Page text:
Beyond the Horizon…

Hello! Well today I thought I’d share the latest issue of Beyond the Horizon. Its a collection of some great stories of what’s taking place in Fusion across the world. I hope you are inspired and encouraged by the read. I really enjoyed putting it together.

http://www.fusionyac.org/eMail/BTH_Nov2012.pdf

 

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From brokenness to life

Last time I meant to share about my experience of Nigeria since becoming part of this fellowship ‘Fusion International’, but I ended up sharing about my childhood and the last time I saw Dad… there are reasons for that which I may share another time.

My organization has an annual conference every September , it’s a special time and we are about to start this year’s one on Saturday. At conference we have a special service during which we welcome those who, after prayer, consideration and confirmation, have chosen to become staff members. It’s a solemn, prayerful occasion where we make promises to each other before God to encourage and support one another and serve Christ together in fellowship. It is these vows to God and each other that undergird our fellowship with one another.

As a staff member you can be asked to consider any placement anywhere – long or short term; the commitment is to be open to and seriously consider any such request before God and in fellowship with others. In either 2004 or 2005 I knew that for the first time since my parents split up, I was open to consider traveling to Nigeria on ministry business if God so wished. That was when I knew I was ready to become staff.

So when, in 2007 I was on the training team for the course that was to launch our work on the ground in Kaduna, Nigeria, it was no small thing. Aside from two ‘western’ girls navigating Lagos traffic and taxi system between the international and domestic airports, and then traveling one of the most dangerous roads on the CIA’s  travel advise sheets, I had a mountain of attitudes and memories to climb over. But it was an amazing time! We had about 30 people and the work in the country was brought to life. I learnt a lot about transferring authority as I worked with Mal and he set me up to teach some of the senior small group sessions! Then six weeks later I made the trip on my own from the UK and spent another 10 days with the team doing some extra training with them. It was during this second trip that I got in touch with my Dad and told him I was in the country.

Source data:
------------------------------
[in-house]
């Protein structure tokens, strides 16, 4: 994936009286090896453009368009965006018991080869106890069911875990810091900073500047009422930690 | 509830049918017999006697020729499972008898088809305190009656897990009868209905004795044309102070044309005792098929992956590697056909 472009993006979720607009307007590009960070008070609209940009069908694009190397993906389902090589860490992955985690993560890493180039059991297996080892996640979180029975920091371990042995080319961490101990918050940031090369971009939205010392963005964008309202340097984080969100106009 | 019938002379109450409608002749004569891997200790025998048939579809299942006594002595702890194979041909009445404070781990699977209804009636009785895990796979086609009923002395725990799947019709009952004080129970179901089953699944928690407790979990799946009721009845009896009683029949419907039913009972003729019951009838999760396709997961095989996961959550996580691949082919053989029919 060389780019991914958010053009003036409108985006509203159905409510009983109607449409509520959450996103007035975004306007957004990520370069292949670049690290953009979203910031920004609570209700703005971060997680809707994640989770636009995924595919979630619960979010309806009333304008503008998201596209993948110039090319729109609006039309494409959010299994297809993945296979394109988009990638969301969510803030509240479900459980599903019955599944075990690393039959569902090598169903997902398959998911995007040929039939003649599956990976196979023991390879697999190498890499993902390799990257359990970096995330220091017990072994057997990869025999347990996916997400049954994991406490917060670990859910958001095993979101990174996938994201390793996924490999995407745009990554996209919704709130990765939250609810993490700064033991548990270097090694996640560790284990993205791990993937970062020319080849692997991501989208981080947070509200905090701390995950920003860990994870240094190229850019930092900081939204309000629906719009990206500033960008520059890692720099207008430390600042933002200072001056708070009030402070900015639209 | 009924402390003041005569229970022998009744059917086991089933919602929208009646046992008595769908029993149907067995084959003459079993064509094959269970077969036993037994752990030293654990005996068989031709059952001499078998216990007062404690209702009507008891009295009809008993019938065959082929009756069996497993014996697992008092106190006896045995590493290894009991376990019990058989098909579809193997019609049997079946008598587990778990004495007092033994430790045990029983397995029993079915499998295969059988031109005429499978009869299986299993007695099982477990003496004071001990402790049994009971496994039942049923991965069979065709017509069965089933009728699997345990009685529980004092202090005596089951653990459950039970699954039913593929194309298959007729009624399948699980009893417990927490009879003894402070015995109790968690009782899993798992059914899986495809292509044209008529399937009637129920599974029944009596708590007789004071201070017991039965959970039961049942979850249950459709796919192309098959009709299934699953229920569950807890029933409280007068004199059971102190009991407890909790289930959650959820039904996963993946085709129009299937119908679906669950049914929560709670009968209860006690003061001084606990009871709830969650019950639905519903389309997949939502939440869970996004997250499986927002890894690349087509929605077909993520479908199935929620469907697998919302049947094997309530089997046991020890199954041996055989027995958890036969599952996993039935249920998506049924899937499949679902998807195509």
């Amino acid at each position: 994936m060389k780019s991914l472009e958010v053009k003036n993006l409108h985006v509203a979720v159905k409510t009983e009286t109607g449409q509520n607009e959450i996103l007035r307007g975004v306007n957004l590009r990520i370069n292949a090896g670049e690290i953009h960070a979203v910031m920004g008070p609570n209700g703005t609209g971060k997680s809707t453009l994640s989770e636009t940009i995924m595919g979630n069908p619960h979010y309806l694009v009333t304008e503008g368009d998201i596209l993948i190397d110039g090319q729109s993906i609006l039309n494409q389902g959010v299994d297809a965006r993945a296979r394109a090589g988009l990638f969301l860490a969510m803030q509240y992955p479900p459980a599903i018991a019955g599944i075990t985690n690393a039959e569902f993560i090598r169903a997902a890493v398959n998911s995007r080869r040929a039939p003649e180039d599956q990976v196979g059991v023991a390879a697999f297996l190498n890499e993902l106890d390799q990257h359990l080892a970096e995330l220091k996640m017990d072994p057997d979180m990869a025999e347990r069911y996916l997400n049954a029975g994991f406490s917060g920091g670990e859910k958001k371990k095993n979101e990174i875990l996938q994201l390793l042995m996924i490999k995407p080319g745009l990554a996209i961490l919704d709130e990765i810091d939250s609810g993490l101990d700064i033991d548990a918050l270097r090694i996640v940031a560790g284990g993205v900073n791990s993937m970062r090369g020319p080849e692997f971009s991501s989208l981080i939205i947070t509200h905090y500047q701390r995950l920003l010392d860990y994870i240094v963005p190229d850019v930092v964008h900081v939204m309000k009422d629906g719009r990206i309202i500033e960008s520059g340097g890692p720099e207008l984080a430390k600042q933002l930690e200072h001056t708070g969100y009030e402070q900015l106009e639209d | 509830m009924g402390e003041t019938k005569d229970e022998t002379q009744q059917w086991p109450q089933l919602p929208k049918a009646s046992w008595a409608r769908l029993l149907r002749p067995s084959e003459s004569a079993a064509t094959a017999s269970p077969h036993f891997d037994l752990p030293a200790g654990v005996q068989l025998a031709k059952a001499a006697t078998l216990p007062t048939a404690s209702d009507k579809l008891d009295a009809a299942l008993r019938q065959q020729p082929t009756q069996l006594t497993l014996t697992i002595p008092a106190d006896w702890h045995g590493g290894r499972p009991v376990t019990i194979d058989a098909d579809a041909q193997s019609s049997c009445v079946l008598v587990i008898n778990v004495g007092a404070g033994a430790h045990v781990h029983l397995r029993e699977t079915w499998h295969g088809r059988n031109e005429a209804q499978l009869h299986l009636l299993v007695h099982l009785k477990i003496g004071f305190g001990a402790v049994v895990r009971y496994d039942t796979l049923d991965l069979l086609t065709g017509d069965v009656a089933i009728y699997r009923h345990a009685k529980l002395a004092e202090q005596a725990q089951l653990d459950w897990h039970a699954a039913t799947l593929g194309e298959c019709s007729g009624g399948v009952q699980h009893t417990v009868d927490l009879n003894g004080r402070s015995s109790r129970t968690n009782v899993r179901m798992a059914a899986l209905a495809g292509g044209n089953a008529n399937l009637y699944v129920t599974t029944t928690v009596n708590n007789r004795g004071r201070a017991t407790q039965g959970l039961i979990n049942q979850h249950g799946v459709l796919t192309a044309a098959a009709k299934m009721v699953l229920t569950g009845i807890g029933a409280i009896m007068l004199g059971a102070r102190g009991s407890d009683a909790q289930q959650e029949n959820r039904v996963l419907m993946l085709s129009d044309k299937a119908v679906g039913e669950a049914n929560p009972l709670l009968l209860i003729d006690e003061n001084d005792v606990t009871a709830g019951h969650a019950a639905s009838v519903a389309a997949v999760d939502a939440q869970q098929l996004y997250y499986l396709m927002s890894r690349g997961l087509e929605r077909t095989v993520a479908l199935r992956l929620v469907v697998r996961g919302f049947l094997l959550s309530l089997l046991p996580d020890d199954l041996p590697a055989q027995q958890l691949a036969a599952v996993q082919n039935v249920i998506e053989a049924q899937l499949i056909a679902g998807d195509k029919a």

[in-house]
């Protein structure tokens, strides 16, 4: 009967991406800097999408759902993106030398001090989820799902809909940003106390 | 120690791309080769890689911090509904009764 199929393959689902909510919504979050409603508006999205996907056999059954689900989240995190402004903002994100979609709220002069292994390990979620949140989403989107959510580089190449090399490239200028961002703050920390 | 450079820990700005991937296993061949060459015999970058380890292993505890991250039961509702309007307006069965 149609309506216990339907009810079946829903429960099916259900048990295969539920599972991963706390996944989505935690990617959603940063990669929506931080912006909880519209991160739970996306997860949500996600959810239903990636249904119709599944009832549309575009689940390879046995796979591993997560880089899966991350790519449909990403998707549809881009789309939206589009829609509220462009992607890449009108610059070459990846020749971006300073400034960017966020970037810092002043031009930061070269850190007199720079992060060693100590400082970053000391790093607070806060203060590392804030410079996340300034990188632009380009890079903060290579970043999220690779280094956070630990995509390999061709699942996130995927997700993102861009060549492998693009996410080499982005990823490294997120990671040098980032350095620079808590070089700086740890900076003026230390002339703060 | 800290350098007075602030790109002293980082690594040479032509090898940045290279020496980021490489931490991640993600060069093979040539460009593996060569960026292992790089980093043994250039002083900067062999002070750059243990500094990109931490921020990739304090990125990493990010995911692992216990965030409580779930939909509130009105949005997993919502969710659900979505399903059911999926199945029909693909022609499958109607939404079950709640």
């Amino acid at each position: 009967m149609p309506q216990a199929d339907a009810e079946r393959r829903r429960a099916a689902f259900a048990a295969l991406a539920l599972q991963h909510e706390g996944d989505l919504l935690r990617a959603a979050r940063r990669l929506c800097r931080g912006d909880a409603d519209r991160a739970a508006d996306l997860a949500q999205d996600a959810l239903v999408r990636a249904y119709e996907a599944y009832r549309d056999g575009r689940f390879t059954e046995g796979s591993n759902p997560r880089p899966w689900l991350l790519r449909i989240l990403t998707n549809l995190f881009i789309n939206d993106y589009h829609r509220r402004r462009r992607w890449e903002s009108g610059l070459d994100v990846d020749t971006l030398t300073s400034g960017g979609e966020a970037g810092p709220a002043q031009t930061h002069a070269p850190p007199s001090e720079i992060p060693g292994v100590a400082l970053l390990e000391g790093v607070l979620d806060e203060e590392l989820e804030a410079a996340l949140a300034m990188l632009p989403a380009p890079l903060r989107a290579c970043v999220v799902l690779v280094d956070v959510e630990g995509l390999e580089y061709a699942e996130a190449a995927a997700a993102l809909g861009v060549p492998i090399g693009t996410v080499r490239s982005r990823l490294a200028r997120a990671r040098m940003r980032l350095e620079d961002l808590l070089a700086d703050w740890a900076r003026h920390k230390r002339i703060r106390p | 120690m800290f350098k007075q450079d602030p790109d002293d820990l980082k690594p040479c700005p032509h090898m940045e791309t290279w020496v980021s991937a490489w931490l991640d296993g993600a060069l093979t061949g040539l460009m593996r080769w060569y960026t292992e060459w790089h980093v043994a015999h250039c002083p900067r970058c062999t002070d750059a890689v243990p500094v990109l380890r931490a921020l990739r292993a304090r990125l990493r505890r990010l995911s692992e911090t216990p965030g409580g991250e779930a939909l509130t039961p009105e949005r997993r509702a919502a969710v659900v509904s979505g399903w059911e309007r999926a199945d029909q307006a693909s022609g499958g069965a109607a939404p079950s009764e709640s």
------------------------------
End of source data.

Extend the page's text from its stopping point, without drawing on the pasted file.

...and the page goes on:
I haven’t been back since then, but I have travelled in other ways with the Nigerian team as they have grown and the work has developed. Initially we had Dave and Jo, an Ausie couple, on the ground in Kaduna working with the young team, and I had the privilege of connecting with them (from the UK) each week.  In January 2008 Ghana hosted the African Cup of Nations, so we turned it into an opportunity for the Nigerian and Ghanaian Fusion teams to pilgrimage together. I flew over to Ghana and Dave and Jo along with 19 of their team made the three day road trip down Nigeria, across Toga and Benin, then up Ghana to Yendi in the north. Having the two teams work together to build the work in Ghana was an incredible experience.  Since then the Ghanaians have headed across to Nigeria for a similar mission and a strong connection is building between the teams.  In June that year I was asked to run an 8 week intensive internship course in Europe, 4 of the Nigerian team were interns. Six months later, in 2009, I was in South Africa and two of the four interns came and joined the team for nearly 18 months.

When I think of our Nigerian team, I think of young men and women who love God and come alive when they are sharing that love with others and seeing God’s will being done in and through them. They love to sing, preferably with others, and seem to have an innate ability for harmony and rhythm and simple celebration. I am grateful to these guys for the part they have played in enabling me to welcome home an important part of my history and to begin discovering the redemptive narrative that God has been writing through my life all along.